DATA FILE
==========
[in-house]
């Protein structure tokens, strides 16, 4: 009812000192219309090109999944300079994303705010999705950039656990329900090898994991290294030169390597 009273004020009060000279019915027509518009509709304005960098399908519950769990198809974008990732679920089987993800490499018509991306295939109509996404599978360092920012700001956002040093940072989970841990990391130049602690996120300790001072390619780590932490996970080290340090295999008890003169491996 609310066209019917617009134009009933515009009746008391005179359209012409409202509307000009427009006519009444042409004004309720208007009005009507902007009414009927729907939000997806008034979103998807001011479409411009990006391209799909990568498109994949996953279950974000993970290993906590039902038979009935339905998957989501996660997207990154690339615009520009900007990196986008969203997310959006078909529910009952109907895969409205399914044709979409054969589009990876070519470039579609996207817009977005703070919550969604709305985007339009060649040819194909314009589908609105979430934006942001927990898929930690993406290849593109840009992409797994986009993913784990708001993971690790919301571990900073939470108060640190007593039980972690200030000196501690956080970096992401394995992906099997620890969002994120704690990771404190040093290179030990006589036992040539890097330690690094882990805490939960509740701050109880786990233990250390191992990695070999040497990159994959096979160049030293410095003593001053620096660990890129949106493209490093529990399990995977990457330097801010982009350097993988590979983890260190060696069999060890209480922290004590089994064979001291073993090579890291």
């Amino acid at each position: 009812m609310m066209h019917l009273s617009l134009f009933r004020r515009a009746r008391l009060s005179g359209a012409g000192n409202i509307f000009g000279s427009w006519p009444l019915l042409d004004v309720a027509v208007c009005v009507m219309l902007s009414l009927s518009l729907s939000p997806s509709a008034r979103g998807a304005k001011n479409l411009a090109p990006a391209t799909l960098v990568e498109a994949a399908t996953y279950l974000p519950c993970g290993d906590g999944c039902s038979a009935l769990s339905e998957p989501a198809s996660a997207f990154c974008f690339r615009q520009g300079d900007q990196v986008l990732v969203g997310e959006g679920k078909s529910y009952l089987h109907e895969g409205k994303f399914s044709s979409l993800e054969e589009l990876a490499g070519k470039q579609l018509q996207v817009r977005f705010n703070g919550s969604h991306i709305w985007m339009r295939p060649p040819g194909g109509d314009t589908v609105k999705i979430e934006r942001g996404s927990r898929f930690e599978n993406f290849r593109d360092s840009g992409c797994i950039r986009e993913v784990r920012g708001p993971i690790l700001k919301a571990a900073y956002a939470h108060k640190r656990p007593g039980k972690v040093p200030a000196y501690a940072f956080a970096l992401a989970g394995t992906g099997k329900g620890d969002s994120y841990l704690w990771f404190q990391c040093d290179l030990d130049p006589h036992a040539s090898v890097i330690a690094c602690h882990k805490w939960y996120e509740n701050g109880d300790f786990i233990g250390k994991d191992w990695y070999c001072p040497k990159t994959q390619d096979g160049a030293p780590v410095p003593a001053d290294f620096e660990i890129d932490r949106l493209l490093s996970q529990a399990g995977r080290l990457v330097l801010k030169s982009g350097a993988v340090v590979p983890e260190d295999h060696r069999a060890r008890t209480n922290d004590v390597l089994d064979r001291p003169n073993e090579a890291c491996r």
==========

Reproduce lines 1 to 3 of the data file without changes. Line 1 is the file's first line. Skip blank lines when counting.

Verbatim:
[in-house]
């Protein structure tokens, strides 16, 4: 009812000192219309090109999944300079994303705010999705950039656990329900090898994991290294030169390597 009273004020009060000279019915027509518009509709304005960098399908519950769990198809974008990732679920089987993800490499018509991306295939109509996404599978360092920012700001956002040093940072989970841990990391130049602690996120300790001072390619780590932490996970080290340090295999008890003169491996 609310066209019917617009134009009933515009009746008391005179359209012409409202509307000009427009006519009444042409004004309720208007009005009507902007009414009927729907939000997806008034979103998807001011479409411009990006391209799909990568498109994949996953279950974000993970290993906590039902038979009935339905998957989501996660997207990154690339615009520009900007990196986008969203997310959006078909529910009952109907895969409205399914044709979409054969589009990876070519470039579609996207817009977005703070919550969604709305985007339009060649040819194909314009589908609105979430934006942001927990898929930690993406290849593109840009992409797994986009993913784990708001993971690790919301571990900073939470108060640190007593039980972690200030000196501690956080970096992401394995992906099997620890969002994120704690990771404190040093290179030990006589036992040539890097330690690094882990805490939960509740701050109880786990233990250390191992990695070999040497990159994959096979160049030293410095003593001053620096660990890129949106493209490093529990399990995977990457330097801010982009350097993988590979983890260190060696069999060890209480922290004590089994064979001291073993090579890291």
């Amino acid at each position: 009812m609310m066209h019917l009273s617009l134009f009933r004020r515009a009746r008391l009060s005179g359209a012409g000192n409202i509307f000009g000279s427009w006519p009444l019915l042409d004004v309720a027509v208007c009005v009507m219309l902007s009414l009927s518009l729907s939000p997806s509709a008034r979103g998807a304005k001011n479409l411009a090109p990006a391209t799909l960098v990568e498109a994949a399908t996953y279950l974000p519950c993970g290993d906590g999944c039902s038979a009935l769990s339905e998957p989501a198809s996660a997207f990154c974008f690339r615009q520009g300079d900007q990196v986008l990732v969203g997310e959006g679920k078909s529910y009952l089987h109907e895969g409205k994303f399914s044709s979409l993800e054969e589009l990876a490499g070519k470039q579609l018509q996207v817009r977005f705010n703070g919550s969604h991306i709305w985007m339009r295939p060649p040819g194909g109509d314009t589908v609105k999705i979430e934006r942001g996404s927990r898929f930690e599978n993406f290849r593109d360092s840009g992409c797994i950039r986009e993913v784990r920012g708001p993971i690790l700001k919301a571990a900073y956002a939470h108060k640190r656990p007593g039980k972690v040093p200030a000196y501690a940072f956080a970096l992401a989970g394995t992906g099997k329900g620890d969002s994120y841990l704690w990771f404190q990391c040093d290179l030990d130049p006589h036992a040539s090898v890097i330690a690094c602690h882990k805490w939960y996120e509740n701050g109880d300790f786990i233990g250390k994991d191992w990695y070999c001072p040497k990159t994959q390619d096979g160049a030293p780590v410095p003593a001053d290294f620096e660990i890129d932490r949106l493209l490093s996970q529990a399990g995977r080290l990457v330097l801010k030169s982009g350097a993988v340090v590979p983890e260190d295999h060696r069999a060890r008890t209480n922290d004590v390597l089994d064979r001291p003169n073993e090579a890291c491996r």